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10,000 Acts of Kindness

A Huntington Beach woman and her family were among those saved by a Japanese diplomat who issuedvisas to Jews fleeing Nazi-occupied land. The 'mystery' of such goodness intrigues Hillel Levine, whose new book tells the vice consul's story.

November 06, 1996|DENNIS McLELLAN | TIMES STAFF WRITER

Hanni Vogelweid of Huntington Beach doesn't remember seeing Chiune Sugihara, the Japanese diplomat who provided her family with transit visas so they could leave Lithuania in early 1941. But she'll never forget what Sugihara did.

She's alive because of him.

Vogelweid, a 73-year-old German-born Jew, is one of as many as 10,000 who received transit visas from a man who risked his own life to help Jews avoid the Holocaust.

As Japan's vice consul in Lithuania, Sugihara used a combination of strategy and subterfuge to stretch his government's policy for issuing visas during the chaotic days between the Soviet annexation of Lithuania and Nazi occupation.

As word of Sugihara's actions spread, hundreds of desperate Jews, most of them Polish refugees who had fled their German-occupied homeland, thronged outside the Japanese Consulate in Lithuania's capital city of Kaunas each day. Vogelweid, the then-17-year-old daughter of Moritz Sondheimer, a German factory owner in Kaunas, was among the mob.

Sugihara--and others under his direction inside the consulate--issued transit visas at a furious pace for 20 days in August 1940. Even after the 40-year-old Japanese diplomat was reassigned to Prague, Czechoslovakia, and then to the Baltic Sea port of Konigsberg, he continued issuing visas to Jews.

Sugihara, who died at age 86 in 1986, has come to be known as "Japan's Oskar Schindler."

But unlike Schindler, the Nazi industrialist who initially profited from exploiting the Jewish factory workers whose lives he saved, Sugihara was never motivated by personal gain.

So what spurred Sugihara's supreme act of moral courage?

Why was a Japanese consulate established in Lithuania, an eastern European backwater, for the first time in September 1939?

Why did the Japanese government recognize Sugihara's torrent of transit visas?

Those are some of the questions author Hillel Levine asked when he began researching the life and times of the elusive Japanese diplomat, whose story was virtually unknown in his own country for four decades.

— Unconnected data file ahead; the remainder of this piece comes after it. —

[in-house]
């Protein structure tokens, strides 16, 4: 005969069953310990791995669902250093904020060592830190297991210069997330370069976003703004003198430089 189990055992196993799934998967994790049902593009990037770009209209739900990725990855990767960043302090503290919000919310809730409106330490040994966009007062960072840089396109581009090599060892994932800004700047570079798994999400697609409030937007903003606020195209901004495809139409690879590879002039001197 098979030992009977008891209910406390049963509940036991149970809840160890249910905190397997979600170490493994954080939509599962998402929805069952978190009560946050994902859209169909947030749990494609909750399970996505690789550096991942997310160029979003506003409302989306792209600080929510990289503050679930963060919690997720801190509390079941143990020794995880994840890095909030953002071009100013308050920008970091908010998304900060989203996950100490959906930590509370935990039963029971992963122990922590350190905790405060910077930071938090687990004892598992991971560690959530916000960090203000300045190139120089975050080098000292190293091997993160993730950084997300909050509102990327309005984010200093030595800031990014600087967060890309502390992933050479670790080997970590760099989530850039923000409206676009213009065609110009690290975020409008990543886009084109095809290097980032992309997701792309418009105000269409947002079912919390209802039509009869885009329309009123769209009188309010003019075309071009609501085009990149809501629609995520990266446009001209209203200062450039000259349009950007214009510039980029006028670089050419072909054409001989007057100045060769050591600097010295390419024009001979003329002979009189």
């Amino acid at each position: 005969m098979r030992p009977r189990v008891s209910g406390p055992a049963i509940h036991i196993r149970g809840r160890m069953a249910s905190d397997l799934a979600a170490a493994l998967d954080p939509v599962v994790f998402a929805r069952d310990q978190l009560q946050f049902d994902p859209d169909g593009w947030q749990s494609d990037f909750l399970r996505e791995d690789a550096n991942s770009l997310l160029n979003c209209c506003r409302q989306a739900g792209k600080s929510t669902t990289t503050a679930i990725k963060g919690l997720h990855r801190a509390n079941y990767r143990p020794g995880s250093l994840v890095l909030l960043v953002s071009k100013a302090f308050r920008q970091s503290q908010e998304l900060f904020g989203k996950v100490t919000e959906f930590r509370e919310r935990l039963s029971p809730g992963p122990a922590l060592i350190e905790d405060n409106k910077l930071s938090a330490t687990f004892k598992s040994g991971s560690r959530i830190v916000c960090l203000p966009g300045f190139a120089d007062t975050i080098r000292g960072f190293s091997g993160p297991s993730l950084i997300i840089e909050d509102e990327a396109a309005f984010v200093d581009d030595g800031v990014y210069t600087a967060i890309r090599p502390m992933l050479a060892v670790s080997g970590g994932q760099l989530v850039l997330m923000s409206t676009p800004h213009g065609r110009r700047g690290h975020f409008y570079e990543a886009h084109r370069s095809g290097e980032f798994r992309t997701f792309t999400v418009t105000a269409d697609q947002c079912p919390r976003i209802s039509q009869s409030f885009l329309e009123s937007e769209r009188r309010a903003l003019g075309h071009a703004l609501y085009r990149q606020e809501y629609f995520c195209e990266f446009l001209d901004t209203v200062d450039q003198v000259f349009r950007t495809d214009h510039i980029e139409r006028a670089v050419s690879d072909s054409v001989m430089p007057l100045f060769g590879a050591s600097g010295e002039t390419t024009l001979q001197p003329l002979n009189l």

Levine's new book, "In Search of Sugihara" (The Free Press; $25), sheds new light on the Japanese man honored by Israel in 1985 with its Yad Vashem Prize for Righteous Gentiles.

Levine will discuss his "investigation into the mystery of goodness" at 7 p.m. Sunday at the Jewish Community Center of Orange County, 250 E. Baker St., Costa Mesa. He also will speak at the Community Jewish Relations Council in Los Angeles and at UCLA on Monday. A Brookline, Mass., professor of sociology and religion, Levine is the first historian to examine in detail the story of Sugihara and analyze it based on documentary evidence--a paper trail that took Levine to foreign ministry and spy agency archives around the world.

It was in the Nazi archives in Germany that Levine confirmed what he suspected was the reason Sugihara was sent to Lithuania in 1939: Sugihara was a spy for the Japanese army and foreign ministry.

A Soviet expert fluent in Russian and experienced in spy work from his years serving in Manchuria, Sugihara was sent to Lithuania to monitor Soviet and Nazi troop movement on Lithuania's German and Russian borders in the days before Japan's alliance with Germany and Italy.

As a spy, Sugihara was naturally spied upon--by the Gestapo and other Nazi intelligence agencies, Levine says.

"They wrote in great detail about what he was up to, but no one bothered to write anything about his rescue effort on behalf of the Jews," Levine says. "It wasn't of interest to anyone. They wrote about his conversation with the Italian ambassador, about his personal life, but nothing about this great public act."

The reason, Levine says, is that at that point the thrust of Nazi policy was largely to get rid of Jews--"to scare them, kill a few, to make life miserable for them, to get Jews out of Europe. They didn't care that he was helping get rid of Jews."

And the implications of that are immense, Levine says.

It means, he says, that as late as 1940 and early 1941 there were enormous opportunities to save Jews if there had been more people like Sugihara: If one man was responsible for the rescue of 10,000 people, what if there had been a hundred like him?

"That's what haunts me all the time," says Levine, 50, a fourth-generation Jewish American. "Sugihara proved that the Holocaust could have been stopped up to the last moment had there been more Sugiharas."

*

Various accounts of the Sugihara story say that three times he defied orders from his government telling him not to issue visas to Jews.

But Levine found no documentation showing that Sugihara sent urgent cables asking governmental permission to issue the visas and nothing to show that the Japanese government ordered him not to accommodate the Jews.

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